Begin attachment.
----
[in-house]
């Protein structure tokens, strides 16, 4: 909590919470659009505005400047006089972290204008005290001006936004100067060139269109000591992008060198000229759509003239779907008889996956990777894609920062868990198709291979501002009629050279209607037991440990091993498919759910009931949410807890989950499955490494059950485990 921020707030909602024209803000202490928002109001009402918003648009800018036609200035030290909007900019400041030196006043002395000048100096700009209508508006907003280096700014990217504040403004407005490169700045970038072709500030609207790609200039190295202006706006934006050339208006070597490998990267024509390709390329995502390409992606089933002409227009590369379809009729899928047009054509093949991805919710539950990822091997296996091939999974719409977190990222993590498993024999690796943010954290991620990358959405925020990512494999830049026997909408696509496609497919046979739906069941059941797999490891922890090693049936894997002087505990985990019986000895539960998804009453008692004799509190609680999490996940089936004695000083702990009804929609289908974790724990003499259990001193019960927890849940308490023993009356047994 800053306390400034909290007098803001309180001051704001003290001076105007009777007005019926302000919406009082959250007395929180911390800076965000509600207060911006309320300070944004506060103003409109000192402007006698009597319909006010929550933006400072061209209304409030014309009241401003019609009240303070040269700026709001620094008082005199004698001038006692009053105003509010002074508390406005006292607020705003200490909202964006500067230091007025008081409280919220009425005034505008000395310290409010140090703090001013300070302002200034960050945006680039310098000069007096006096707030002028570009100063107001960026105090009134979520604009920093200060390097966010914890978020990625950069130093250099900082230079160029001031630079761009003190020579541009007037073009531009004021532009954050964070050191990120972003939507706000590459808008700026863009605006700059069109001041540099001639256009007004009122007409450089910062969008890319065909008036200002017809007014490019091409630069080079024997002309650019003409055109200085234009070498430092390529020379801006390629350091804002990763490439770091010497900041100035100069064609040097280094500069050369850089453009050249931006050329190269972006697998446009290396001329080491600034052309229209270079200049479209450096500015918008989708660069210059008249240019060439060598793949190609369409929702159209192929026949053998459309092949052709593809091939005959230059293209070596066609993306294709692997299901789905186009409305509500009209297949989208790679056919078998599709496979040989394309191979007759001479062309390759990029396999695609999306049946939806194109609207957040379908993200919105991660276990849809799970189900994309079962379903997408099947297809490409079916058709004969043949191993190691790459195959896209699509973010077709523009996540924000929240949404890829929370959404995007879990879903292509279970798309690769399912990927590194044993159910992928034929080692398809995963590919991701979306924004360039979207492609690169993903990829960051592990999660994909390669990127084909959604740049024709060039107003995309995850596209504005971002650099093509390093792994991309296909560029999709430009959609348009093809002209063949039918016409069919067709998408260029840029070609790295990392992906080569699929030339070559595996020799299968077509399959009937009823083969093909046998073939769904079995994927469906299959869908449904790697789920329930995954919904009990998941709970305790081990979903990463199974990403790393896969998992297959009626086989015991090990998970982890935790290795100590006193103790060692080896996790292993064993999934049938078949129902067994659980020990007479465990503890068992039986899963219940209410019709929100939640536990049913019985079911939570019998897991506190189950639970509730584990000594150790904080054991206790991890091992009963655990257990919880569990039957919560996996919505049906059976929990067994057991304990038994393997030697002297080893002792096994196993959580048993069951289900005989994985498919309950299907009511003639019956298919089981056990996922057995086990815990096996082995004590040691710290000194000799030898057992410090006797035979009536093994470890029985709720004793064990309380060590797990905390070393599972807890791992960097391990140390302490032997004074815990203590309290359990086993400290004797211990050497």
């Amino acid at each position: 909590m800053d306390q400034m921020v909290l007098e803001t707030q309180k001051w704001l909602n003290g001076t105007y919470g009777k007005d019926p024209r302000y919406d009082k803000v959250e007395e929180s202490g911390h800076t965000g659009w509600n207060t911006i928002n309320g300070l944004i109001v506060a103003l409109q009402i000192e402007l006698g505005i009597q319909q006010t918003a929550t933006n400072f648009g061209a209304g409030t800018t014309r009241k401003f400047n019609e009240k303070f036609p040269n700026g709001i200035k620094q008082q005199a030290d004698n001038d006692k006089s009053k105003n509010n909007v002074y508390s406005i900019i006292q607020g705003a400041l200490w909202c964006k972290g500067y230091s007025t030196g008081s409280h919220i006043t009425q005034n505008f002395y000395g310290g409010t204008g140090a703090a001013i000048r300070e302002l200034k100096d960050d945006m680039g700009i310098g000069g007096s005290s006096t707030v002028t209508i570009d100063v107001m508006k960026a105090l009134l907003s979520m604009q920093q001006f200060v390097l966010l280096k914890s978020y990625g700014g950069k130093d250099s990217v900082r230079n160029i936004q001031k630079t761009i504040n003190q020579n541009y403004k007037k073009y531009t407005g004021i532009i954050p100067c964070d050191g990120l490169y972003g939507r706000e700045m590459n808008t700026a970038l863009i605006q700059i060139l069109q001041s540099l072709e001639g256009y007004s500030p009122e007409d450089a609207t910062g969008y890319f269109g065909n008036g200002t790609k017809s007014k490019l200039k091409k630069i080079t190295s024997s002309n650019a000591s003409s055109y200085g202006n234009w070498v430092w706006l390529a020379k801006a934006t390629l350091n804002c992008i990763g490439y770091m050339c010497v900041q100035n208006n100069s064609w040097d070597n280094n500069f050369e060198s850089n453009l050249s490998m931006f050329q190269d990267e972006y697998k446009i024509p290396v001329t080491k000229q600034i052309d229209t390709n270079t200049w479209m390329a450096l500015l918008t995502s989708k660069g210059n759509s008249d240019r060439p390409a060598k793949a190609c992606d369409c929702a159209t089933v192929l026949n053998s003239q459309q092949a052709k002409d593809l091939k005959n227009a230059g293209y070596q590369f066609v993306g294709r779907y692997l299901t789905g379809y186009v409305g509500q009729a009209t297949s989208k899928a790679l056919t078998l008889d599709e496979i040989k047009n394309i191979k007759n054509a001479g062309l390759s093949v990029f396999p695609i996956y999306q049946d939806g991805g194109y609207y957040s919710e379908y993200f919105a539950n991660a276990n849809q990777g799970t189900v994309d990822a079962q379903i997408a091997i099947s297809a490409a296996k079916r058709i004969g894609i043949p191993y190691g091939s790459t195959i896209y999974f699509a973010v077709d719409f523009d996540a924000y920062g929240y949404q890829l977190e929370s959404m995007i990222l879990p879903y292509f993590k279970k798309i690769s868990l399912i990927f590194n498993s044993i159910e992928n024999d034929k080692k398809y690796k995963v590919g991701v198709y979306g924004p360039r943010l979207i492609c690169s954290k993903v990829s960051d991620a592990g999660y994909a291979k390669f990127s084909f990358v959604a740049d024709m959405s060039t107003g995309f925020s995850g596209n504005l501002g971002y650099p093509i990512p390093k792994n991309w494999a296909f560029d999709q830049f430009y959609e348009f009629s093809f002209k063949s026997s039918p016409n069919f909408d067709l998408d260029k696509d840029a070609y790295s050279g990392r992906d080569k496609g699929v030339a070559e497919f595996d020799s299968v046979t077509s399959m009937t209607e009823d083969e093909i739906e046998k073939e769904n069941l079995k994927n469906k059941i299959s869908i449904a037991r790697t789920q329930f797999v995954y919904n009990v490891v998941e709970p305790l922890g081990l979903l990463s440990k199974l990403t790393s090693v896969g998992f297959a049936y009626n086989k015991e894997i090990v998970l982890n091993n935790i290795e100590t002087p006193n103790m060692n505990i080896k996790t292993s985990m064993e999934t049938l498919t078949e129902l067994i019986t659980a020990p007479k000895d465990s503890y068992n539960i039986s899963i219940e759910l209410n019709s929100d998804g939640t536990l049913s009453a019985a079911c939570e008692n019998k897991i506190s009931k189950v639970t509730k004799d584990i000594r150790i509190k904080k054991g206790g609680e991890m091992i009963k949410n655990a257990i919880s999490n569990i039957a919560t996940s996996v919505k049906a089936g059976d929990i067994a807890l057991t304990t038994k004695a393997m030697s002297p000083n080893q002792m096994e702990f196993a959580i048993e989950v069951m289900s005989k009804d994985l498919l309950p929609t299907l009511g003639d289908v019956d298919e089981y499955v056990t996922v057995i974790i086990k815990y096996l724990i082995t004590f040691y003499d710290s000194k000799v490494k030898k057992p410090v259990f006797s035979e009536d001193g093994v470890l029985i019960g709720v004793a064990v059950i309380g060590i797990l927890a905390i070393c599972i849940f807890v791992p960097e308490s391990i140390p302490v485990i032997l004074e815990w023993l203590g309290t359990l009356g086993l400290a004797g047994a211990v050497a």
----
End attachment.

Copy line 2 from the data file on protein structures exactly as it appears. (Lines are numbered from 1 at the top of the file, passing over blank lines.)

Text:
């Protein structure tokens, strides 16, 4: 909590919470659009505005400047006089972290204008005290001006936004100067060139269109000591992008060198000229759509003239779907008889996956990777894609920062868990198709291979501002009629050279209607037991440990091993498919759910009931949410807890989950499955490494059950485990 921020707030909602024209803000202490928002109001009402918003648009800018036609200035030290909007900019400041030196006043002395000048100096700009209508508006907003280096700014990217504040403004407005490169700045970038072709500030609207790609200039190295202006706006934006050339208006070597490998990267024509390709390329995502390409992606089933002409227009590369379809009729899928047009054509093949991805919710539950990822091997296996091939999974719409977190990222993590498993024999690796943010954290991620990358959405925020990512494999830049026997909408696509496609497919046979739906069941059941797999490891922890090693049936894997002087505990985990019986000895539960998804009453008692004799509190609680999490996940089936004695000083702990009804929609289908974790724990003499259990001193019960927890849940308490023993009356047994 800053306390400034909290007098803001309180001051704001003290001076105007009777007005019926302000919406009082959250007395929180911390800076965000509600207060911006309320300070944004506060103003409109000192402007006698009597319909006010929550933006400072061209209304409030014309009241401003019609009240303070040269700026709001620094008082005199004698001038006692009053105003509010002074508390406005006292607020705003200490909202964006500067230091007025008081409280919220009425005034505008000395310290409010140090703090001013300070302002200034960050945006680039310098000069007096006096707030002028570009100063107001960026105090009134979520604009920093200060390097966010914890978020990625950069130093250099900082230079160029001031630079761009003190020579541009007037073009531009004021532009954050964070050191990120972003939507706000590459808008700026863009605006700059069109001041540099001639256009007004009122007409450089910062969008890319065909008036200002017809007014490019091409630069080079024997002309650019003409055109200085234009070498430092390529020379801006390629350091804002990763490439770091010497900041100035100069064609040097280094500069050369850089453009050249931006050329190269972006697998446009290396001329080491600034052309229209270079200049479209450096500015918008989708660069210059008249240019060439060598793949190609369409929702159209192929026949053998459309092949052709593809091939005959230059293209070596066609993306294709692997299901789905186009409305509500009209297949989208790679056919078998599709496979040989394309191979007759001479062309390759990029396999695609999306049946939806194109609207957040379908993200919105991660276990849809799970189900994309079962379903997408099947297809490409079916058709004969043949191993190691790459195959896209699509973010077709523009996540924000929240949404890829929370959404995007879990879903292509279970798309690769399912990927590194044993159910992928034929080692398809995963590919991701979306924004360039979207492609690169993903990829960051592990999660994909390669990127084909959604740049024709060039107003995309995850596209504005971002650099093509390093792994991309296909560029999709430009959609348009093809002209063949039918016409069919067709998408260029840029070609790295990392992906080569699929030339070559595996020799299968077509399959009937009823083969093909046998073939769904079995994927469906299959869908449904790697789920329930995954919904009990998941709970305790081990979903990463199974990403790393896969998992297959009626086989015991090990998970982890935790290795100590006193103790060692080896996790292993064993999934049938078949129902067994659980020990007479465990503890068992039986899963219940209410019709929100939640536990049913019985079911939570019998897991506190189950639970509730584990000594150790904080054991206790991890091992009963655990257990919880569990039957919560996996919505049906059976929990067994057991304990038994393997030697002297080893002792096994196993959580048993069951289900005989994985498919309950299907009511003639019956298919089981056990996922057995086990815990096996082995004590040691710290000194000799030898057992410090006797035979009536093994470890029985709720004793064990309380060590797990905390070393599972807890791992960097391990140390302490032997004074815990203590309290359990086993400290004797211990050497």